Stream among the shrine grounds.

Cedar Trees

Today, few Japanese are devout Shintoists but many will observe Shinto practices. Once such pratice is that of the Shinto wedding ceremony. We were lucky to observe... 

Shinto Wedding Ceremony

Shinto Preist (Kannushi)'
Usually wear white and orange robes
and perform a wide variety of purification
ceremonies and other rituals

Meiji Shrine
The simple shrine building is made of unadorned
aging wood of deep hues of brown; the roof is copper,
now oxidized bright green. Gracefully curving, the roof
is in the Shinto style of architecture known as shimmei,
used for imperial shrines.
A shared bowl of udon noodels in our hotel room and we were ready for a good nightof sleep (we had just spent 9 of our last 24 hours on a flight from Bombay to Tokyo). The next morning we were off to Tsukiji Fish Market with our guide...

(Tetsu Ishi)

Electric cart used throuhout the market...
but watch out and stay out of their way.

Sanitation Inspectors.
The fish market is one of the cleanest spaces
 that we have ever experienced. Little or no
garbage/waste and no "out-of-place" odors.

Produce vendor holding up fresh wasabi root.

Closer view of fresh wasabi root.

Katsuobushi is the Japanese name for a preparation of dried,
 fermented, and smoked skipjack tuna (often times referred to
 as bonito). Katsuobushi and kombu (a type of kelp) are the
 main ingredients of dashi, a broth that forms the basis of many
 soups (such as miso soup) and sauces (e.g.,soba) in Japanese
Dumpling vendor

Whale Stew

Leaving the fish market, without trying the whale stew, we headed for Hama-Rikyu Garden. The garden is situated where the Sumida River empties into Tokyo Bay and sits among Tokyo's business district.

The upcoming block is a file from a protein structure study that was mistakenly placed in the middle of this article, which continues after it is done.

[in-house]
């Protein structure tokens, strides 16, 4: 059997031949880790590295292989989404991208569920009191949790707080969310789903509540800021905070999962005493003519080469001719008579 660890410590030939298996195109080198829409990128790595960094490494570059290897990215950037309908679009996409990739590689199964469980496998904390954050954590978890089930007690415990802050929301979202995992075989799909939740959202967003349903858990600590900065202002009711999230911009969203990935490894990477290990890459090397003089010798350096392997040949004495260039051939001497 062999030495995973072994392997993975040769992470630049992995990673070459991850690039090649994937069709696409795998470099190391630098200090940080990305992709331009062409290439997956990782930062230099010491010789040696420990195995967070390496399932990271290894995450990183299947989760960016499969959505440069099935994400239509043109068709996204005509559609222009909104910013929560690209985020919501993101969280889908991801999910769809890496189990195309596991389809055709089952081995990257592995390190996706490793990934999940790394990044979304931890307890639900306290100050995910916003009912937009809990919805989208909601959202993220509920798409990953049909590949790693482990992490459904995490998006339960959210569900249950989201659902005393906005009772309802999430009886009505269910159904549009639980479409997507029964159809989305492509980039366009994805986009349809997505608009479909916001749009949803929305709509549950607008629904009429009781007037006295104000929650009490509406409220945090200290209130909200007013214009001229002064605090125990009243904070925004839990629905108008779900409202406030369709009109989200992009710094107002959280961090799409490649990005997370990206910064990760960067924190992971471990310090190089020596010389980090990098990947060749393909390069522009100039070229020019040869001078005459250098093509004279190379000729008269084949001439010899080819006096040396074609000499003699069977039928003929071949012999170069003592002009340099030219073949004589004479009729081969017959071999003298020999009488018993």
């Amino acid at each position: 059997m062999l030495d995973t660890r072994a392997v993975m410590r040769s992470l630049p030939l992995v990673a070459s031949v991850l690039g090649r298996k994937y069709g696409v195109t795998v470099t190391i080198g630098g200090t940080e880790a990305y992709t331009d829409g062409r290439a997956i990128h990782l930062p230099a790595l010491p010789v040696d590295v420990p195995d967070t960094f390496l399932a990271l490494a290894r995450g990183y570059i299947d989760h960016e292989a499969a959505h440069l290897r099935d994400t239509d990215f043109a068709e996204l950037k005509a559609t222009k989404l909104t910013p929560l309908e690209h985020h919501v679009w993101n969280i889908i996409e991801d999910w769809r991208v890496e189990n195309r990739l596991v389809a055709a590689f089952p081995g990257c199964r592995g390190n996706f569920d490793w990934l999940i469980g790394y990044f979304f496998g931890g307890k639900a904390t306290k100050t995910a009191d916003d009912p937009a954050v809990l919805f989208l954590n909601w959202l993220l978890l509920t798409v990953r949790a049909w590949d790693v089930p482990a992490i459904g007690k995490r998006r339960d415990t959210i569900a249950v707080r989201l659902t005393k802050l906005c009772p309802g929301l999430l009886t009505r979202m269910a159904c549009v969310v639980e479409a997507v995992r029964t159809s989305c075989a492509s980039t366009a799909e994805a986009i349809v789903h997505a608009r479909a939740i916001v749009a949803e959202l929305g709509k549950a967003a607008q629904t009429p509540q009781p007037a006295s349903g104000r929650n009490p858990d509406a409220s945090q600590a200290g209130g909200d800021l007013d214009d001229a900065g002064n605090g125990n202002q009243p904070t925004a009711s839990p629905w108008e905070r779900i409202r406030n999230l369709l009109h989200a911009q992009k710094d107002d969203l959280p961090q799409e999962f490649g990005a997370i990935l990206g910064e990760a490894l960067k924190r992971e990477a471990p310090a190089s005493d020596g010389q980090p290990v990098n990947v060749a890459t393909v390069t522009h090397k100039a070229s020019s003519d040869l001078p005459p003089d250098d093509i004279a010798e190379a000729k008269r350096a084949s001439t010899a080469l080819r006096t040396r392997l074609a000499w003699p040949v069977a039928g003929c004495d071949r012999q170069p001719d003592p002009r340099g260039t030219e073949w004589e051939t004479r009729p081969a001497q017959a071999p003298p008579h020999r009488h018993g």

Joan and Gus
 on their way to Hama-Rikyu Garden

Typical Tokyo Signage

Sixty-two acre garden which was built in 1654 as a retreat
 for the shogun's family, who also hunted duck here.

Duck Pond

Nakajima Teahouse

Japanese Iris,
blooms from early to late June.

Another great click

After a pleasant and uncrowded stroll we were up for sake tasting. Sake is made from rice and water which are fermented together then pasturized to create an alcoholic "wine". 

Tasted five but didn't care much for any.

Off next to Senso-ji Temple. Popularly known as Asakusa Kannon, it is Tokyo's most sacred and spectacular Buddhist temple.

Five-Story Pagoda

Main Hall

Gus being interviewed by high school students on

In Japan, the swastika is called manji 万字. The first character,
man, means 10,000 which is a big enough number to represent
 infinity. The second one, ji, is simply a character, thus it is called
 the infinity character. It is found throughout buddhist places
including Asakusa Kannon.

Yagenbori Shichimi-Togarashi.
Blended by hand it contains black sesame seeds,
dried unshu mandarin orange peels, roasted and fresh
cayenne pepper, powdered Japanese sasho pepper, poppy
seeds, and hemp seeds.

Japanese hand-held, folding fans are made of paper on
 a bamboo frame, usually with a design painted on them

Zōri are flat and thonged Japanese sandals.

Traditional, runner-pulled rickshaw.

We ended our day feeling a great deal of affection for Tokyo and its people. The great tragedy of the 11 March 2011 Great East Japan Earthquake is distinctively in our minds yet Japan will recover...they always have.